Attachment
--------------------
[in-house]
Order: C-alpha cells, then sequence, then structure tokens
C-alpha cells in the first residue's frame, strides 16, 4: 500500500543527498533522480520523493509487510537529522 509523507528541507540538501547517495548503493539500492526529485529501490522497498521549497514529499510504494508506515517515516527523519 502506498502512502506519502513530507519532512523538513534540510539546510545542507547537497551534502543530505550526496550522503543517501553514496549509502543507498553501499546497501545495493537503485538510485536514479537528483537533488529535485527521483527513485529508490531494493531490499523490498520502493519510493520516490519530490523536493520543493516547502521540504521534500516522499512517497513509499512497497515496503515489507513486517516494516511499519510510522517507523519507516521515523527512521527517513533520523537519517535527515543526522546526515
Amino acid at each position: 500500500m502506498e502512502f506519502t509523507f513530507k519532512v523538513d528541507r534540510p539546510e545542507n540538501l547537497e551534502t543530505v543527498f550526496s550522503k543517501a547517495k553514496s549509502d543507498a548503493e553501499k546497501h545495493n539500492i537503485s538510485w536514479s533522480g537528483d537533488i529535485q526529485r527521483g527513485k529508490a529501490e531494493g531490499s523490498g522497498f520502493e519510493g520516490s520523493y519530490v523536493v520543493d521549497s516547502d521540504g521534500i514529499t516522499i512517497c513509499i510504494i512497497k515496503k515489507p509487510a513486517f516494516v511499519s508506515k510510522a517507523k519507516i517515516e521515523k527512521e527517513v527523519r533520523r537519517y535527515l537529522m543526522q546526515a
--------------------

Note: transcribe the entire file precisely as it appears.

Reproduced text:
[in-house]
Order: C-alpha cells, then sequence, then structure tokens
C-alpha cells in the first residue's frame, strides 16, 4: 500500500543527498533522480520523493509487510537529522 509523507528541507540538501547517495548503493539500492526529485529501490522497498521549497514529499510504494508506515517515516527523519 502506498502512502506519502513530507519532512523538513534540510539546510545542507547537497551534502543530505550526496550522503543517501553514496549509502543507498553501499546497501545495493537503485538510485536514479537528483537533488529535485527521483527513485529508490531494493531490499523490498520502493519510493520516490519530490523536493520543493516547502521540504521534500516522499512517497513509499512497497515496503515489507513486517516494516511499519510510522517507523519507516521515523527512521527517513533520523537519517535527515543526522546526515
Amino acid at each position: 500500500m502506498e502512502f506519502t509523507f513530507k519532512v523538513d528541507r534540510p539546510e545542507n540538501l547537497e551534502t543530505v543527498f550526496s550522503k543517501a547517495k553514496s549509502d543507498a548503493e553501499k546497501h545495493n539500492i537503485s538510485w536514479s533522480g537528483d537533488i529535485q526529485r527521483g527513485k529508490a529501490e531494493g531490499s523490498g522497498f520502493e519510493g520516490s520523493y519530490v523536493v520543493d521549497s516547502d521540504g521534500i514529499t516522499i512517497c513509499i510504494i512497497k515496503k515489507p509487510a513486517f516494516v511499519s508506515k510510522a517507523k519507516i517515516e521515523k527512521e527517513v527523519r533520523r537519517y535527515l537529522m543526522q546526515a